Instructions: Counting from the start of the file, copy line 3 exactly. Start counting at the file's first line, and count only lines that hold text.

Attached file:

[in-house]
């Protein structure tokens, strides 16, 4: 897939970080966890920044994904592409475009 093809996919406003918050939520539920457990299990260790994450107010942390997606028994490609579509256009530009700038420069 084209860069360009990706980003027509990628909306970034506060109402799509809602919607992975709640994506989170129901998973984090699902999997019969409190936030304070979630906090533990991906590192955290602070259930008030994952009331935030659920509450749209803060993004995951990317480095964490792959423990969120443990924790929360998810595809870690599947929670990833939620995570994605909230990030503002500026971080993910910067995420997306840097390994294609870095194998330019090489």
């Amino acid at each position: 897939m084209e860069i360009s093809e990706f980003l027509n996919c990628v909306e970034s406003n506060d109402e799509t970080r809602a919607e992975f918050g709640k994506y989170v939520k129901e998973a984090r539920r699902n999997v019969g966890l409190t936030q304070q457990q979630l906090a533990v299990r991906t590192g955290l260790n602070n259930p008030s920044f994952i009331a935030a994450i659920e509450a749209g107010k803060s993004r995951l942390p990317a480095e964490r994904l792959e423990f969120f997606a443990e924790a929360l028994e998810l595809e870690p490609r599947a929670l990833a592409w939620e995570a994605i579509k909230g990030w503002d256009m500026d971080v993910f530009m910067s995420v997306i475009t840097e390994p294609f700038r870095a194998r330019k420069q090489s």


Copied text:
């Amino acid at each position: 897939m084209e860069i360009s093809e990706f980003l027509n996919c990628v909306e970034s406003n506060d109402e799509t970080r809602a919607e992975f918050g709640k994506y989170v939520k129901e998973a984090r539920r699902n999997v019969g966890l409190t936030q304070q457990q979630l906090a533990v299990r991906t590192g955290l260790n602070n259930p008030s920044f994952i009331a935030a994450i659920e509450a749209g107010k803060s993004r995951l942390p990317a480095e964490r994904l792959e423990f969120f997606a443990e924790a929360l028994e998810l595809e870690p490609r599947a929670l990833a592409w939620e995570a994605i579509k909230g990030w503002d256009m500026d971080v993910f530009m910067s995420v997306i475009t840097e390994p294609f700038r870095a194998r330019k420069q090489s």